One thing I’ve found confusing and limiting in Mailchimp is that when you’re sending your email campaigns, you can only select one audience.
In my opinion, that’s an unnecessary amount of work to do something that simple.
Verdict: GetResponse offers better email marketing features
Not surprisingly, both Mailchimp and GetResponse are powerful email marketing platforms.
While Mailchimp has strong A/B testing and optimization capabilities, it’s less efficient for email campaign creation.
In addition, GetResponse also offers more flexibility in choosing multiple audiences when sending your email marketing campaigns.
3. Email builder
We’ll now take a closer look at the drag-and-drop email builders and email templates offered by both email marketing tools.
GetResponse offers an intuitive drag-and-drop email builder that comes with 100+ predesigned and fully customizable email templates. Using email templates, you can save a lot of time when working on your email marketing projects.
The modern and mobile-responsive templates are divided into various categories so that you can use them for all types of email marketing campaigns. And it’s not just us tooting our own horn, we get tons of positive feedback about the templates from our users on sites like G2.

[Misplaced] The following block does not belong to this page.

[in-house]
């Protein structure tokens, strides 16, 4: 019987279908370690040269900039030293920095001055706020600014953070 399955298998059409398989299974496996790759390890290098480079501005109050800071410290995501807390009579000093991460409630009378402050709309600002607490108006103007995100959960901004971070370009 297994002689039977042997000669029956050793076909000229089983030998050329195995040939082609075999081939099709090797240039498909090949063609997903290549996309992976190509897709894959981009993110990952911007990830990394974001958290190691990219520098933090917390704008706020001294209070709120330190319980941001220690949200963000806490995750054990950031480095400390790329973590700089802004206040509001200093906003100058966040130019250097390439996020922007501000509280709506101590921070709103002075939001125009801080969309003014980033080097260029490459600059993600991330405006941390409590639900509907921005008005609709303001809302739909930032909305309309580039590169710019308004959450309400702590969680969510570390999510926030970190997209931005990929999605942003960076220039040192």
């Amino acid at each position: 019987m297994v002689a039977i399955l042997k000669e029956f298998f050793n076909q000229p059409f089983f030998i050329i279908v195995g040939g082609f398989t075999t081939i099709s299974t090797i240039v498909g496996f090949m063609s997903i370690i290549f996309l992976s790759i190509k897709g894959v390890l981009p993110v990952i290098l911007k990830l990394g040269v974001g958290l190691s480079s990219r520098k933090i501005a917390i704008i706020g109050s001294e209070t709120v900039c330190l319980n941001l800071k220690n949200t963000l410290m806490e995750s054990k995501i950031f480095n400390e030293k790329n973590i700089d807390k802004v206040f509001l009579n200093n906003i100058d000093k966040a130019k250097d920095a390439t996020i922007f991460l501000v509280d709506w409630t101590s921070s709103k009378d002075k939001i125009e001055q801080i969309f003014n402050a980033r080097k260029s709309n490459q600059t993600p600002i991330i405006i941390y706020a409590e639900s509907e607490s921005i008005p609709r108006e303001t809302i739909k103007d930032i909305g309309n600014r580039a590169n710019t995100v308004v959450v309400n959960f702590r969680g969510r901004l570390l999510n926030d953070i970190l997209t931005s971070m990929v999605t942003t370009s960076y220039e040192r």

What is more, GetResponse is not afraid to be among the first early adopters of the new AI-powered technology. So far, we’re seeing that the AI subject line generator and AI email generator (beta) have cut down the time our customers spend creating emails by an average of 85%!
The email creator itself lets you customize your emails in all kinds of ways. You can add, save, and reuse different sections and blocks, which is very helpful if you’re going to work with email campaigns regularly.
Advanced users will appreciate the fact that you can optimize your emails specifically for mobile devices. You can do this by hiding certain elements on mobiles and reversing the order of columns when stacking your elements on smaller screens.
Other useful solutions, like the built-in Shutterstock and Giphy integrations, let you quickly embed images into your emails without needing to buy or download them, should you not have your custom graphics.